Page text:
A bipartisan group hopes to force release of voter-approved funds caught in a political battle, as LePage calls again for expanded timber harvests on public lands.
By Matt Byrne, Staff Writer
Portland Press Herald news story
A bipartisan group of lawmakers will propose legislation Tuesday that would force Gov. Paul LePage to issue voter-approved bonds, setting up a possible showdown over conservation money that the governor is using to gain political leverage.
The bill, announced by Sen. Roger Katz, R-Augusta, would almost certainly be vetoed by LePage, who is withholding $11.4 million previously approved by voters for the Land for Maine’s Future program until legislators agree to increase tree cutting on state-owned land. Lawmakers would need a two-thirds majority in both the Senate and the House to override a veto.
The LMF program provides funds to complete land preservation deals around the state. The funds being withheld include roughly $6.5 million in bonds approved by voters in 2009 that will expire if unsold by the end of the year.
LePage’s spokeswoman, Adrienne Bennett, declined to comment on Katz’s bill. However, LePage reiterated his position Monday in a letter to the Agriculture, Conservation and Forestry Committee, and said he would introduce legislation to increase the harvest and sale of timber through Rep. Jeffrey Timberland, R-Turner.
“The Maine people own this land,” LePage wrote. “They should benefit from increased timber revenue.”
Maine harvests and sells 141,500 cords of wood taken from public land each year. LePage wants to increase that annual tally to 180,000 cords, and divert $5 million of the proceeds to help rural Mainers improve their home heating systems. Opponents say such programs already exist through Efficiency Maine.
Last year, legislators rejected an identical plan from the governor, citing the same objections.
Conservationists and members of both parties have decried LePage’s tactic, saying his use of the bonds as political leverage threatens 30 projects already approved for funding around the state, including a plan in Cumberland and North Yarmouth to preserve 215 acres at Knight’s Pond and Blueberry Hill.
Voters in the two communities have combined to appropriate $400,000 for the project, and local conservation groups have raised $465,000 more. The final $225,000 needed to preserve the land was supposed to come from the LMF.
“It’s now time for Gov. LePage to follow through on Maine voters’ commitment to conservation,” said Sen. Cathy Breen, D-Falmouth. Local residents and donors “feel very betrayed” by the withholding of state funds, she said.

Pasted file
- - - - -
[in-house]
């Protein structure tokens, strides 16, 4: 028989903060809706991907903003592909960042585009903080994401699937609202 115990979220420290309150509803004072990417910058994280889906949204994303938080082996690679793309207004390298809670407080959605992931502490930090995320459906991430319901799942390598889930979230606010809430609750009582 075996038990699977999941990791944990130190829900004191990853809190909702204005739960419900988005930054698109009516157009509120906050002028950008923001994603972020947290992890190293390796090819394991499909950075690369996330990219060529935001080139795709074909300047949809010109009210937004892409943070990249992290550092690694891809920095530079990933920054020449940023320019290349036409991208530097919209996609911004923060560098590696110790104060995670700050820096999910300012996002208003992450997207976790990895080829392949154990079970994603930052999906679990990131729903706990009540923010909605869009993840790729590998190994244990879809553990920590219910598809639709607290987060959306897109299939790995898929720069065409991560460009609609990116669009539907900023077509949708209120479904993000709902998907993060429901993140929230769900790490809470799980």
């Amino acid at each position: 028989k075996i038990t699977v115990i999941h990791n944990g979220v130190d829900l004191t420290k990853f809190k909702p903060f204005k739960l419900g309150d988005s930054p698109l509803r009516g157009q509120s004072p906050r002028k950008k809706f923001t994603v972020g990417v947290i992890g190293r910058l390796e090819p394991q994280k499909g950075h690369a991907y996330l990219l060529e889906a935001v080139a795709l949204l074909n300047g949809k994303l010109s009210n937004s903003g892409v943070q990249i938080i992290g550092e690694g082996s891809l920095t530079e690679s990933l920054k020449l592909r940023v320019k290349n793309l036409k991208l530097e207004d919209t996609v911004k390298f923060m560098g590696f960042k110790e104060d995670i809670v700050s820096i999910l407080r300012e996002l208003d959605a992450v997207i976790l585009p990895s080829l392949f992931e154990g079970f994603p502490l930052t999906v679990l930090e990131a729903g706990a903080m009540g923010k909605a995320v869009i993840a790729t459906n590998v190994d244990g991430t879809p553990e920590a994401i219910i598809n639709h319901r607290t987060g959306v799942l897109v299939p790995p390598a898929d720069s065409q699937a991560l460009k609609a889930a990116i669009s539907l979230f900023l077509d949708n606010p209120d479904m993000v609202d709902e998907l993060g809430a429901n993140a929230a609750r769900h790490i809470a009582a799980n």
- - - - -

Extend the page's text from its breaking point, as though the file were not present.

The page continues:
The owner of the 215 acres in Cumberland and North Yarmouth, Rebecca Leland-Swiggett, did not respond to a message left at her home in Cambridge, Massachusetts.
Leland-Swiggett was on the verge of selling the land to developers two years ago – trees still bear paint marks for clearing – when the coalition of local conservation groups intervened. Leland-Swiggett offered them an option to buy that runs out in June.
Penny Asherman, president of the Chebeague and Cumberland Land Trust, said time is running short for finalizing the deal.
“We are fortunate to have a patient and willing landowner who has given us the opportunity for two years to raise the money,” she said. “Opportunities like this don’t come around very often. Now is the time to act and protect it forever for all to enjoy.”
If the logjam in Augusta isn’t resolved before the June deadline, Asherman said there are preliminary discussions to give conservation groups more time to raise the money.
Democrats held a news conference Monday morning at Knight’s Pond to put pressure on the governor. Standing before the pond, which also had attracted a group of honking Canada geese, advocates highlighted the natural, recreational asset that they said the public could lose if the Cumberland-North Yarmouth project fails because LePage refuses to approve the money.
Reps. Michael Timmons and Paul Chace, local Republicans, also have supported release of the bonds for the Knight’s Pond project, signing onto an April 21 letter to the governor inviting him to walk the site.
During his first term LePage also withheld conservation bond money for political leverage, using it to pressure lawmakers to approve a deal to repay the state’s debt to hospitals.
Details of the legislative group’s proposal were being worked out Monday, but Katz and others are expected to elaborate at their Tuesday news conference in Augusta.